- detect incidents (human rights violations, crime, etc), or situations of potential risk and the most vulnerable subjects;

    - know to whom and how to report the information, so that specialised actors can quickly intervene to assist;

    - and know how to deal with potential victims of human rights violations or sources of information.

    Each situation requires an attentive study of the context (hostile or friendly reactions of local population, for instance), the kind of alleged violations occurred (conflict-related sexual violence, torture, grave violations against children etc), and the knowledge of specialised actors that can quickly provide adequate assistance. In order to deal with such situations, peacekeepers need to have a comprehensive knowledge of the context, an understanding of the principles of confidentiality and protection in reporting information, and an effective network of cooperation with other peacekeeping and humanitarian actors.


    The cooperation with civilian components of the peacekeeping mission is extremely important: civilian components can indeed be very useful, for instance, in providing military staff with the list of public health structures where peacekeepers can refer victims of human rights violations that were encountered in the field.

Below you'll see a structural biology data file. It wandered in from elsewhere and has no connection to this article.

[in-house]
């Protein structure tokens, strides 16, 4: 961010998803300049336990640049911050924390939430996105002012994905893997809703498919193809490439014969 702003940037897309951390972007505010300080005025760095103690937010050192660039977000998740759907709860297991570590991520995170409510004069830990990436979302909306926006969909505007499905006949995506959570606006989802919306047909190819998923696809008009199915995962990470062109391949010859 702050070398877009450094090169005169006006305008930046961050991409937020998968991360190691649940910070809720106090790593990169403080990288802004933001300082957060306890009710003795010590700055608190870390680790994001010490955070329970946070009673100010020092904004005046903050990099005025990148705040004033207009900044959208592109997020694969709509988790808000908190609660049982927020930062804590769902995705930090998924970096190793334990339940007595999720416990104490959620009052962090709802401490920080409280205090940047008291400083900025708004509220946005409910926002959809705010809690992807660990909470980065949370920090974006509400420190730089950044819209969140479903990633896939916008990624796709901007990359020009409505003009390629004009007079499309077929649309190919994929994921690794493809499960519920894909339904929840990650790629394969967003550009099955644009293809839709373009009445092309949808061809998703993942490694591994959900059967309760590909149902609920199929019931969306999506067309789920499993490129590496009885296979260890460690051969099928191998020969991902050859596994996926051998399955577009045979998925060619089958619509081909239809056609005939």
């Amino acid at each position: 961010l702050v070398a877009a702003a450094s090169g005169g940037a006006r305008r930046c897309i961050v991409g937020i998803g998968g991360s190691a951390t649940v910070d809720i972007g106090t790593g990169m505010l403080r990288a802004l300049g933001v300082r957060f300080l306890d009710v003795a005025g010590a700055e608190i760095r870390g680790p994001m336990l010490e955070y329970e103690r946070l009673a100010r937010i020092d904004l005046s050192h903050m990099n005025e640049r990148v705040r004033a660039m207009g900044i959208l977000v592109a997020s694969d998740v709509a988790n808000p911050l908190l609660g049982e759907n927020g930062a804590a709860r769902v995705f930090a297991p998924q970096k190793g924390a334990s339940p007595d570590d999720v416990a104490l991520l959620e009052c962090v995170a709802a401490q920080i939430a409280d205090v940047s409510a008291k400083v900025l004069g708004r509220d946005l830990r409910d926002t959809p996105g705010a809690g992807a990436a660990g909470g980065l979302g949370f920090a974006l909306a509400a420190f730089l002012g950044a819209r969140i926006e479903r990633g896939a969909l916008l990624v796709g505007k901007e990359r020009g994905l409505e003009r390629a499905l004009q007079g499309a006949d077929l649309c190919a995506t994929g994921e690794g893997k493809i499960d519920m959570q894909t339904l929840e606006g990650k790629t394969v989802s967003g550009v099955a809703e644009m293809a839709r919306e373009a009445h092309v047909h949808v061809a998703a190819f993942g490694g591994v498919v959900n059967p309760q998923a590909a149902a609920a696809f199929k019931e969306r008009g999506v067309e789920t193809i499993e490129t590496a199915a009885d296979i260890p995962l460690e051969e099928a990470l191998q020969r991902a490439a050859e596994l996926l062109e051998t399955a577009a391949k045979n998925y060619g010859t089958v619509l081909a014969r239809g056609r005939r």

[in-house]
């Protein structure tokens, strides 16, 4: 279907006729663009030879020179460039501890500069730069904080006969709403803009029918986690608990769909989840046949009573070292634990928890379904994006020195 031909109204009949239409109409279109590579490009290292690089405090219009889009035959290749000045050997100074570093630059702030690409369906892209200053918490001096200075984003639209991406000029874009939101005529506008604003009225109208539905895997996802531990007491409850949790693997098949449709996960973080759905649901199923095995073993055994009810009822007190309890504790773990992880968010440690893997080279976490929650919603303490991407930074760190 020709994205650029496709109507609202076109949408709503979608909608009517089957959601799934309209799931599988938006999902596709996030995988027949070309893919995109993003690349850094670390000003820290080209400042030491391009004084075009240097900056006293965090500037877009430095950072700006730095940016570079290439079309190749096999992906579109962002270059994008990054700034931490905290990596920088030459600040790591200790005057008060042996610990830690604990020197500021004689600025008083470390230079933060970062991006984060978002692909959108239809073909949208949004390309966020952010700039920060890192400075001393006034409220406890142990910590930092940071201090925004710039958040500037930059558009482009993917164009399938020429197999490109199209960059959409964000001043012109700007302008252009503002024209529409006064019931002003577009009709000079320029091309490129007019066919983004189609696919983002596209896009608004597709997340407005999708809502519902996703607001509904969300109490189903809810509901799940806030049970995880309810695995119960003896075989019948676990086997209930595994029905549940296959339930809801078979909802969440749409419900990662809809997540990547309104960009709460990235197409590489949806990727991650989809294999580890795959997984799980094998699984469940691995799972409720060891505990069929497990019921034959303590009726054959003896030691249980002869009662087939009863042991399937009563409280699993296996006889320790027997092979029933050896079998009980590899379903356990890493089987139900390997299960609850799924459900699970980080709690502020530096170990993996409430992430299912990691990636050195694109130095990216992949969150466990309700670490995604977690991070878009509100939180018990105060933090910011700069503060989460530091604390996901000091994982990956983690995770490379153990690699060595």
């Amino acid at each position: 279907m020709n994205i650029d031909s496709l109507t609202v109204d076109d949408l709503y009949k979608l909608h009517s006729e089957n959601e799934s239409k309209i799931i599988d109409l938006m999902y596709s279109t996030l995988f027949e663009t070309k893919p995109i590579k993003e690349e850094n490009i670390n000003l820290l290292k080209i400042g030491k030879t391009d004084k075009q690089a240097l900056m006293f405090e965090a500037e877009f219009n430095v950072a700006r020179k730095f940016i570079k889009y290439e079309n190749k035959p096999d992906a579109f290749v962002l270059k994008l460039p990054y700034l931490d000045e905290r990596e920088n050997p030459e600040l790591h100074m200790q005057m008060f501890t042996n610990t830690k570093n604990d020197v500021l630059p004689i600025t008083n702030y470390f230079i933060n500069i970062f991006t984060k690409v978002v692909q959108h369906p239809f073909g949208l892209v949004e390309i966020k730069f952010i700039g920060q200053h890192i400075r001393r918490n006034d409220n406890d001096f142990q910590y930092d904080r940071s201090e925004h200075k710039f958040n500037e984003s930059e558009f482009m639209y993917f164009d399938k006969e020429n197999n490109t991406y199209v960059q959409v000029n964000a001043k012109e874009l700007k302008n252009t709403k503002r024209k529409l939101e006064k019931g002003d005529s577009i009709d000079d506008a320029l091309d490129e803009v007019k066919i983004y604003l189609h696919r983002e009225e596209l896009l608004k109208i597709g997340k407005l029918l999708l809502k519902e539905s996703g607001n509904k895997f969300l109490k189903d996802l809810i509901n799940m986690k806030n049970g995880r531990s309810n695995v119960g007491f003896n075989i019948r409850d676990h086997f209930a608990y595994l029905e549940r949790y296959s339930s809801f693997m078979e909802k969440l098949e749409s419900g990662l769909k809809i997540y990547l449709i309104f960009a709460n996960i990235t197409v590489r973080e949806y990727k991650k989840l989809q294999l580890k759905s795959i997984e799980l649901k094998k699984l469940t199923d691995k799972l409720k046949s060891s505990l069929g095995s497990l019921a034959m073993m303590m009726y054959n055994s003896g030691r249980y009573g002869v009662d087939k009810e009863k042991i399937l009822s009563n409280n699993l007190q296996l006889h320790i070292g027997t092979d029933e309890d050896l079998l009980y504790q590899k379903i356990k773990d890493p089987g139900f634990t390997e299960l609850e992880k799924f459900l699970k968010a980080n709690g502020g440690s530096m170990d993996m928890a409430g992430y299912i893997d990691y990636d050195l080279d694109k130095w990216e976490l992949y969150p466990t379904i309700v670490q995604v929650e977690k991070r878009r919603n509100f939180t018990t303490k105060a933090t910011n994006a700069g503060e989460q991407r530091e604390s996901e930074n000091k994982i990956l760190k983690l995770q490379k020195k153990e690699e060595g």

In addition to their standard training, military contingents should receive guidelines on how to deal with human rights violations prior the deployment in the mission area. The issue may be, however, that the field contexts differ from the situations presented in the training guidelines. In order to be as close as possible to the local reality, a joint work with civilian components is essential to enrich the capacities of both military and civilian sides.

  • Why military peacekeepers are a critical actor in peacekeeping contexts?

    In addition to their effective role as main protectors of civilians, military peacekeepers represent often ‘the eyes and ears’ of civilian peacekeeper components in the field. For they are much more present in the field than their civilian colleagues, military peacekeepers can really make the difference in knowing the habits of a specific community, its vulnerable subjects and the main risks they face, contributing to development joint analyses of prevention and protection. Moreover, their interventions can be very visible, and sometimes with immediate impacts, in comparison with those conducted by civilian peacekeepers. This visibility is particularly important to create credibility and a feeling of trust in the local population. This is particular important seeing as the results of peacekeeping missions are usually mid tolong-term, and as such bear the risk of losing the confidence and support of the population. For this very reason, the behaviour and impact of military peacekeepers in the field can be extremely sensitive.